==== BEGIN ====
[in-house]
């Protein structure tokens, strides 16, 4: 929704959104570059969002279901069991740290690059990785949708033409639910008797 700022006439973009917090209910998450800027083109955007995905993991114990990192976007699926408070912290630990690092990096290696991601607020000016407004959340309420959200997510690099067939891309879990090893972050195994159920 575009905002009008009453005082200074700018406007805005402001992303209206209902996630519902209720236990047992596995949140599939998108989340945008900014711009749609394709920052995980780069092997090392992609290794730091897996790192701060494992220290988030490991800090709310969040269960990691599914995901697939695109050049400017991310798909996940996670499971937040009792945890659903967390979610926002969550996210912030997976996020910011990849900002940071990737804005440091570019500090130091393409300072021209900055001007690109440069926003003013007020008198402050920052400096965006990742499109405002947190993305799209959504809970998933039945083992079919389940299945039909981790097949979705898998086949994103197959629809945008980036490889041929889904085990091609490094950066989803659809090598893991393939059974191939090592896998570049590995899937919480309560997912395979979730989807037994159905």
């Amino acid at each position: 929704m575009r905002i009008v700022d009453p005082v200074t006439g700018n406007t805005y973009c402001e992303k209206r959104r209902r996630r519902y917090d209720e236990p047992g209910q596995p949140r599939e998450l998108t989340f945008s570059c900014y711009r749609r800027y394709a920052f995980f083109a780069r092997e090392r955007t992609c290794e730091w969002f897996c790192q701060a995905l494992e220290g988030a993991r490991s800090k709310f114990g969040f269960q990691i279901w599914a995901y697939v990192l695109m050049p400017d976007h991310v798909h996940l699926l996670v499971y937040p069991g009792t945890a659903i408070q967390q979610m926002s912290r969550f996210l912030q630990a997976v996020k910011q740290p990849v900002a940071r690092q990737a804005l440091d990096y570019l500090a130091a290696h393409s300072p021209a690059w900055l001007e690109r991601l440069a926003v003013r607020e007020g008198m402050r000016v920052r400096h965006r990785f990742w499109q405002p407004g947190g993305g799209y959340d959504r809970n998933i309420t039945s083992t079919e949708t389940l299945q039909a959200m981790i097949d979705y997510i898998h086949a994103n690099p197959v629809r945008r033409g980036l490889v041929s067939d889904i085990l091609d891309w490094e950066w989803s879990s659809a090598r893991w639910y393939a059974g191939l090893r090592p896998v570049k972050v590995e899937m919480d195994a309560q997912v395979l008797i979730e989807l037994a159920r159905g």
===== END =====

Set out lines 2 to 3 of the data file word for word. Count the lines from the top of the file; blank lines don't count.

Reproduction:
């Protein structure tokens, strides 16, 4: 929704959104570059969002279901069991740290690059990785949708033409639910008797 700022006439973009917090209910998450800027083109955007995905993991114990990192976007699926408070912290630990690092990096290696991601607020000016407004959340309420959200997510690099067939891309879990090893972050195994159920 575009905002009008009453005082200074700018406007805005402001992303209206209902996630519902209720236990047992596995949140599939998108989340945008900014711009749609394709920052995980780069092997090392992609290794730091897996790192701060494992220290988030490991800090709310969040269960990691599914995901697939695109050049400017991310798909996940996670499971937040009792945890659903967390979610926002969550996210912030997976996020910011990849900002940071990737804005440091570019500090130091393409300072021209900055001007690109440069926003003013007020008198402050920052400096965006990742499109405002947190993305799209959504809970998933039945083992079919389940299945039909981790097949979705898998086949994103197959629809945008980036490889041929889904085990091609490094950066989803659809090598893991393939059974191939090592896998570049590995899937919480309560997912395979979730989807037994159905």
């Amino acid at each position: 929704m575009r905002i009008v700022d009453p005082v200074t006439g700018n406007t805005y973009c402001e992303k209206r959104r209902r996630r519902y917090d209720e236990p047992g209910q596995p949140r599939e998450l998108t989340f945008s570059c900014y711009r749609r800027y394709a920052f995980f083109a780069r092997e090392r955007t992609c290794e730091w969002f897996c790192q701060a995905l494992e220290g988030a993991r490991s800090k709310f114990g969040f269960q990691i279901w599914a995901y697939v990192l695109m050049p400017d976007h991310v798909h996940l699926l996670v499971y937040p069991g009792t945890a659903i408070q967390q979610m926002s912290r969550f996210l912030q630990a997976v996020k910011q740290p990849v900002a940071r690092q990737a804005l440091d990096y570019l500090a130091a290696h393409s300072p021209a690059w900055l001007e690109r991601l440069a926003v003013r607020e007020g008198m402050r000016v920052r400096h965006r990785f990742w499109q405002p407004g947190g993305g799209y959340d959504r809970n998933i309420t039945s083992t079919e949708t389940l299945q039909a959200m981790i097949d979705y997510i898998h086949a994103n690099p197959v629809r945008r033409g980036l490889v041929s067939d889904i085990l091609d891309w490094e950066w989803s879990s659809a090598r893991w639910y393939a059974g191939l090893r090592p896998v570049k972050v590995e899937m919480d195994a309560q997912v395979l008797i979730e989807l037994a159920r159905g």